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Combivir & Viramune as my medication regimen?
May 20, 2008

I'm 59 y/o.. positive for 5 years...the first & only meds my doctor had me on is Combivir & Viramune...I have gained "belly fat" and can't seem to rid myself of it even though I workout and do cardio training on a regular basis. Is there a better treatment regimen that would be more forgiving with regard to weight gain in my belly...even though Combivir & Viramune have kept me undedectable with a high T-cell count? Might I benefit from some of the new meds now available? Thanks, Jack

Response from Mr. Vergel

We know that AZT (part of Combivir) can decrease fat under the skin and affect mitochondria and metabolism. If your kidney function is ok, you may want to ask your doctor about using Viread (tenofovir) since we have not seen as many metabolic problems with it. Viramune has not yet been linked with metabolic problems and it can increase HDL (good cholesterol) better than most other HIV drugs. However, keep in mind that several "medication switch" studies have not shown decreases in visceral fat after switching from Zerit or AZT to tenofovir. But I think we need to do whatever it takes to protect our mitochondria and metabolism.

Keep in mind that some of us becoming very intolerant to sugars and highly insulin resistant when taking HIV meds. That can change the way our bodies use carbohydrates for energy and increase our chances to getting fatter than healthy people, even if we work-out and try to watch our diets. As we age, our bodies also slow down, so that can add to the problem. Everytime you eat, ask yourself "is there a lot of sugar in this?" If the answer is yes, then do not eat it.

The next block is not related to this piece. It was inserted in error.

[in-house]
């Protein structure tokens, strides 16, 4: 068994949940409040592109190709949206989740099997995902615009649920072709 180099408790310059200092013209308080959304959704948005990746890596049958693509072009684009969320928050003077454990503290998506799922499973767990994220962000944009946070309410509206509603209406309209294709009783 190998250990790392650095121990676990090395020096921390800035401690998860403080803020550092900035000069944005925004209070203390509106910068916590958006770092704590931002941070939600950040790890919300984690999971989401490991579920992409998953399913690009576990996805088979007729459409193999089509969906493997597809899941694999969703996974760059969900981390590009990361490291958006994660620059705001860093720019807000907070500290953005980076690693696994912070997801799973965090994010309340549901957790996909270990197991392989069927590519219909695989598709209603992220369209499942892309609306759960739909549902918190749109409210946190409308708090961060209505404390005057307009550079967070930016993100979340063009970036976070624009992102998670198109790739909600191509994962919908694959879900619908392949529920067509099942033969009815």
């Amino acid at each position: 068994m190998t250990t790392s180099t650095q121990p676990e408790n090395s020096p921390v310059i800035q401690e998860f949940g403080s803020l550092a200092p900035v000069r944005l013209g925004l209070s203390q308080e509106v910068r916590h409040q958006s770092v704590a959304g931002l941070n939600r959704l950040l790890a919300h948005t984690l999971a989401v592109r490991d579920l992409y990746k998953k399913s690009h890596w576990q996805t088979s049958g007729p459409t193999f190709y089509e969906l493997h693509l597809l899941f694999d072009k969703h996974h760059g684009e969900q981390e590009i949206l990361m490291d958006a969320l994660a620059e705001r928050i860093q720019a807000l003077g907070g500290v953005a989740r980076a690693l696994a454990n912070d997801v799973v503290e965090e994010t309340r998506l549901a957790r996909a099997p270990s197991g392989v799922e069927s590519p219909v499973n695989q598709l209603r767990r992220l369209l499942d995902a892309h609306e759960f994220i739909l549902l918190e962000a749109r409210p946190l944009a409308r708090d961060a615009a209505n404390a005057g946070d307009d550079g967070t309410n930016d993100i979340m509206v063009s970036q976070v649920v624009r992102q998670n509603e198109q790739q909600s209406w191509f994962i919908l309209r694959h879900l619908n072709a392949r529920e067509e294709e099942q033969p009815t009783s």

If you have a doctor with access to a good dietitian that knows about HIV related metabolic problems, have him or her send you there. It is important to know how much simple carbohydrates and soluble/ insoluble fiber you are eating, how much animal fat, and how much protein. It is amazing to find out how our "great diet" turns out to be not that great when it is reviewed by a professional!

It is also good to have your body measurements taken every few months, and if you are lucky to have great health care and access, to have a DEXA scan every few years to track your body composition and bone density.

Nelson



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